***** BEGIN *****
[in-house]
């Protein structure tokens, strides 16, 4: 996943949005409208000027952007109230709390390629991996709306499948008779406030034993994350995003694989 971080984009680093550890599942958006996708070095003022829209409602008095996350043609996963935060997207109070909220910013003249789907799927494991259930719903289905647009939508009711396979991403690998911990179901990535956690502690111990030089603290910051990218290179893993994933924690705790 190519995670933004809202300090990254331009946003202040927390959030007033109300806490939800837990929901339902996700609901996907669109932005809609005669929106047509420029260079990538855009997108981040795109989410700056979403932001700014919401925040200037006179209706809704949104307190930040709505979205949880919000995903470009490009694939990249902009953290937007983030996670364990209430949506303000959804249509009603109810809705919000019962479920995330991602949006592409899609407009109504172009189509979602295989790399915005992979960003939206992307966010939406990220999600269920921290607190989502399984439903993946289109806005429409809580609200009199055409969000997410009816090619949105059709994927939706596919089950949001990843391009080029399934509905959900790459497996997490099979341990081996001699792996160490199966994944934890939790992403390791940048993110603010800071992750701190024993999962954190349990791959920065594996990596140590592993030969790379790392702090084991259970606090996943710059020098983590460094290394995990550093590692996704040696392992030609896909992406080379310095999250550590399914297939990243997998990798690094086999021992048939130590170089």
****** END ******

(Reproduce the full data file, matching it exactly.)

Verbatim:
[in-house]
């Protein structure tokens, strides 16, 4: 996943949005409208000027952007109230709390390629991996709306499948008779406030034993994350995003694989 971080984009680093550890599942958006996708070095003022829209409602008095996350043609996963935060997207109070909220910013003249789907799927494991259930719903289905647009939508009711396979991403690998911990179901990535956690502690111990030089603290910051990218290179893993994933924690705790 190519995670933004809202300090990254331009946003202040927390959030007033109300806490939800837990929901339902996700609901996907669109932005809609005669929106047509420029260079990538855009997108981040795109989410700056979403932001700014919401925040200037006179209706809704949104307190930040709505979205949880919000995903470009490009694939990249902009953290937007983030996670364990209430949506303000959804249509009603109810809705919000019962479920995330991602949006592409899609407009109504172009189509979602295989790399915005992979960003939206992307966010939406990220999600269920921290607190989502399984439903993946289109806005429409809580609200009199055409969000997410009816090619949105059709994927939706596919089950949001990843391009080029399934509905959900790459497996997490099979341990081996001699792996160490199966994944934890939790992403390791940048993110603010800071992750701190024993999962954190349990791959920065594996990596140590592993030969790379790392702090084991259970606090996943710059020098983590460094290394995990550093590692996704040696392992030609896909992406080379310095999250550590399914297939990243997998990798690094086999021992048939130590170089």